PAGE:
Dismantling of levy sugar alone will lead to Rs 3,000 crore of savings for the mills, say owners
Prasanna Mohanty | April 5, 2013
Partial decontrol of the sugar sector has spread cheers in the industry. Some of the industry leaders would have liked the government to do more but what has been done is clearly a welcome development that would improve their financial conditions and remove some of the shackles that make their operations economically unviable.
The cabinet committee of economic affairs (CCEA) had, on Thursday night, cleared proposals to dismantle sugar mills’ obligation to sell a part of their production to the government at a substantially lower price for the PDS supply, called levy sugar, and also to free them from the ‘release order mechanism’ through which the government regulates how much sugar the mills can sell in the open market every quarter.
Dismantling of the levy sugar, under which the mills are forced to sell 10 percent of their production at Rs 19 per kg (against the average ex-mill price of Rs 32 per kg), alone will result in a direct saving of Rs 3,000 crore annually. And dismantling of the ‘release order mechanism’ will lead to dilution of the inventory, thereby improving the cash flow.
Delighted at the development, director-general of Indian Sugar Mills Association (ISMA) Abinash Verma said, “The government’s decision to give freedom to the industry to sell sugar on commercial consideration and removal of the burden of levy sugar are extremely important and crucial. As suggested by the Rangarajan committee, these decisions will help the industry achieve its potential growth of 20-25 percent per annum.”
He said removal of levy sugar will give the industry an annual savings of Rs 3,000 crore, whereas abolition of regulated release mechanism will reduce inventories and ensure better cash flows. “These much-awaited reforms will reduce the cost of production and improve liquidity with millers which, in turn, will ensure better and timely payment of cane price to farmers, as also assure better quality sugar at reasonable prices on a sustained basis to the consumers,” Verma said.
He said the reforms will benefit everyone concerned — the industry, farmers and consumers — as freeing the mills from levy sugar and regulated release mechanism would make the sugar industry “more viable as well as attractive and bankable”. This in turn “will attract large scale investments both from within the country as well as from abroad,” he said. “This will improve efficiency, give better returns to the farmers as well as improve sugar availability and quality for the consumers.”
But Siddharth Shriram, chairman-cum-managing director of Daurala Sugar Works, which markets the Mawana brand of sugar, was less effusive in his praise. He said it was clearly a much awaited event but it took 40 years in coming and that too with inbuilt caveats. Referring to the government’s announcement that there would be no levy on sugar for two years, he said this sounded like a bit of experiment, and “not a statutory move as it should have been”.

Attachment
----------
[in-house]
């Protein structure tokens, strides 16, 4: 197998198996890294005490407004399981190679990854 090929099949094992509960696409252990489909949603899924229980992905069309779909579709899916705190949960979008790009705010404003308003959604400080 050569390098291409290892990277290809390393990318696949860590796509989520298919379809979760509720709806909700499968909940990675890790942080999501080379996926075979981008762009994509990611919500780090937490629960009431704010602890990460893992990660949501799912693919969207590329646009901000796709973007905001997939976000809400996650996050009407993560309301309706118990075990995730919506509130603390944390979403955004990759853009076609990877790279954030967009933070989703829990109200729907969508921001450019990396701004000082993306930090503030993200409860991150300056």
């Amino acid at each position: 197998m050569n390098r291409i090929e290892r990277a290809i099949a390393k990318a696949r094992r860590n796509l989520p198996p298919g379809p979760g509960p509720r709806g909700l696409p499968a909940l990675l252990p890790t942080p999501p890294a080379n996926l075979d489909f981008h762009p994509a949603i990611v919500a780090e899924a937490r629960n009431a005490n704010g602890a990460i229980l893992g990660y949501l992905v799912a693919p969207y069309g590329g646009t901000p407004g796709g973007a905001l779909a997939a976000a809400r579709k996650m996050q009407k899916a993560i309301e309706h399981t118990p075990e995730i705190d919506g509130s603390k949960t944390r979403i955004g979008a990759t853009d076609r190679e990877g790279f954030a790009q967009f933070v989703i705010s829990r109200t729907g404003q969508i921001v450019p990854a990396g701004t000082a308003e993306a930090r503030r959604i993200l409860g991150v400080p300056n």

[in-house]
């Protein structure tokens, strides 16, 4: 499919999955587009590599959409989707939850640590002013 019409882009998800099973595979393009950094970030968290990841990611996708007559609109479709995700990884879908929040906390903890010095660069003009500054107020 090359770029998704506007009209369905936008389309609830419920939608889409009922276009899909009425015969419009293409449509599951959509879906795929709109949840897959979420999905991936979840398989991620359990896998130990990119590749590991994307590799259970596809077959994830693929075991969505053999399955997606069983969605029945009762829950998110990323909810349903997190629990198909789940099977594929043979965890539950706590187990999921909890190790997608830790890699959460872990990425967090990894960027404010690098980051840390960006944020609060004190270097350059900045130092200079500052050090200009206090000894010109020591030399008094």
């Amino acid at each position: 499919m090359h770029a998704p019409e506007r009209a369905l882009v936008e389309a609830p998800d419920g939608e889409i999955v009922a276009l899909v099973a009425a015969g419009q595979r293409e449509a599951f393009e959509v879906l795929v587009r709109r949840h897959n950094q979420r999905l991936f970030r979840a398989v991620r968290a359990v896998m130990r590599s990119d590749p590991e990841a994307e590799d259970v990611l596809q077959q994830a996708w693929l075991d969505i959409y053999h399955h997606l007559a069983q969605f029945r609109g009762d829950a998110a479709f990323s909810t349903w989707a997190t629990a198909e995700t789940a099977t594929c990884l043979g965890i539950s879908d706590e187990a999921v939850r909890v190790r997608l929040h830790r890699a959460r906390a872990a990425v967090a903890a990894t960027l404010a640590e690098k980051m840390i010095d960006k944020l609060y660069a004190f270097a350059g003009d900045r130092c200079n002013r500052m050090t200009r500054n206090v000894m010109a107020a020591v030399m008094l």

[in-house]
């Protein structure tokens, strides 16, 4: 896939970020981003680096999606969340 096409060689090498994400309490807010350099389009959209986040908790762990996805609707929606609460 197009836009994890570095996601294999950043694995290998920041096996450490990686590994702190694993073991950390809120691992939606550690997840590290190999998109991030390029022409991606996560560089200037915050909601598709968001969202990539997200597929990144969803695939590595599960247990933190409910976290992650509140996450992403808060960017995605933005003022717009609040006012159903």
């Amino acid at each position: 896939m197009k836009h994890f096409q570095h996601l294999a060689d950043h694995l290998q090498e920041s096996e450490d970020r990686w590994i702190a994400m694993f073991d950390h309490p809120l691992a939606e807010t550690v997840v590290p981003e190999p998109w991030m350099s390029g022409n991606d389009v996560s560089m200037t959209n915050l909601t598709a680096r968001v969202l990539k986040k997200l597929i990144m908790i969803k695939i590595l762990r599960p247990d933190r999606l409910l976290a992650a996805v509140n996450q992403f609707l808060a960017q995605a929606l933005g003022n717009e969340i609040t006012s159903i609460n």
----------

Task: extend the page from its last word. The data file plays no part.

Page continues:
Shriram said the move could result in the moderation of cane price as also quality of sugarcane over the next few years. He, however, said the centre should have taken another step to improve the profitability of sugar mills — increase in the import duty. He sought to justify this by pointing out to a surplus stock of sugar at the moment.
AK Sharma, chief general manager of the Triveni Engineering and Industries Ltd’s Chandanpur sugar unit, expressed relief that the government had, apart from dismantling levy sugar and release mechanism, decided not to increase the excise duty on sugar to reduce the subsidy burden. Having dismantled levy sugar, the government intends to buy sugar from open market (instead of buying at Rs 19 PER kg from the mills), which would mean an increase in subsidy from Rs 2,600 crore at present to Rs 5,300 crore. The government was considering a proposal to increase the excise duty to offset a part of the increased subsidy.
Sharma said dismantling of the release mechanism would lead to an additional saving of about Rs 125 per quintal of inventory cost to the millers.
Ram Babu, former president of ISMA and currently vice-chairman of CII’s sugar council, welcomed the move, which, he said, would benefit all the stakeholders and address the biggest problem for farmers — the pending cane arrears. With an increased cash flow, the mills would be able to clear the dues to farmers, he said.
BB Mehta, director and CEO of Dalmia Bharat Sugar and Industries Ltd, said: “We welcome the government move on dismantling of levy sugar and regulated release order mechanism, which is adversely affecting the sugar industry. The annual burden of about Rs 3,000 crore on the industry will now be taken off and improve the cash flow. This will also benefit farmers, as the mills can utilise this amount to pay sugarcane farmers.”
Besides suggesting these moves, the Rangarajan committee had also sought free import and export of sugar, which the centre has not addressed at the moment. The committee had also proposed some measures in a phased manner over a period of two to three years — switching from the current sugarcane pricing regime to a revenue-sharing regime and removing cane area reservation and minimum distance of Rs 15 km between two mills to ensure healthy competition among mills and better price to farmers.
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